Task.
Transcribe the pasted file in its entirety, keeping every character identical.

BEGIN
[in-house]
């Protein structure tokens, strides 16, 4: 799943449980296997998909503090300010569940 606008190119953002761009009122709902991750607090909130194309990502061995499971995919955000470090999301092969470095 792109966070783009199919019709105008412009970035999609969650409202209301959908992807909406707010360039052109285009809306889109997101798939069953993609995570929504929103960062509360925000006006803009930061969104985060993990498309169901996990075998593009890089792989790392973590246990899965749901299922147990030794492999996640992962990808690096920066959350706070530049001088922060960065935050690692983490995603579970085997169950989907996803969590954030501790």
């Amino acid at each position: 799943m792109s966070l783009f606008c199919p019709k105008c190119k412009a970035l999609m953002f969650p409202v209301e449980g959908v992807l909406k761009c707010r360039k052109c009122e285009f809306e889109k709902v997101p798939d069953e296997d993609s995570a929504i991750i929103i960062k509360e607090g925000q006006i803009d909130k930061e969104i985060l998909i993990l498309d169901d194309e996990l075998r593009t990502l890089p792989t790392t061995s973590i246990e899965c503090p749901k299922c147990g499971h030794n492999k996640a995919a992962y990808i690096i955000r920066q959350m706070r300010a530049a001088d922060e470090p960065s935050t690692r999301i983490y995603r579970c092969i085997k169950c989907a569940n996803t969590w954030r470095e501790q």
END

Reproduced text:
[in-house]
């Protein structure tokens, strides 16, 4: 799943449980296997998909503090300010569940 606008190119953002761009009122709902991750607090909130194309990502061995499971995919955000470090999301092969470095 792109966070783009199919019709105008412009970035999609969650409202209301959908992807909406707010360039052109285009809306889109997101798939069953993609995570929504929103960062509360925000006006803009930061969104985060993990498309169901996990075998593009890089792989790392973590246990899965749901299922147990030794492999996640992962990808690096920066959350706070530049001088922060960065935050690692983490995603579970085997169950989907996803969590954030501790």
């Amino acid at each position: 799943m792109s966070l783009f606008c199919p019709k105008c190119k412009a970035l999609m953002f969650p409202v209301e449980g959908v992807l909406k761009c707010r360039k052109c009122e285009f809306e889109k709902v997101p798939d069953e296997d993609s995570a929504i991750i929103i960062k509360e607090g925000q006006i803009d909130k930061e969104i985060l998909i993990l498309d169901d194309e996990l075998r593009t990502l890089p792989t790392t061995s973590i246990e899965c503090p749901k299922c147990g499971h030794n492999k996640a995919a992962y990808i690096i955000r920066q959350m706070r300010a530049a001088d922060e470090p960065s935050t690692r999301i983490y995603r579970c092969i085997k169950c989907a569940n996803t969590w954030r470095e501790q």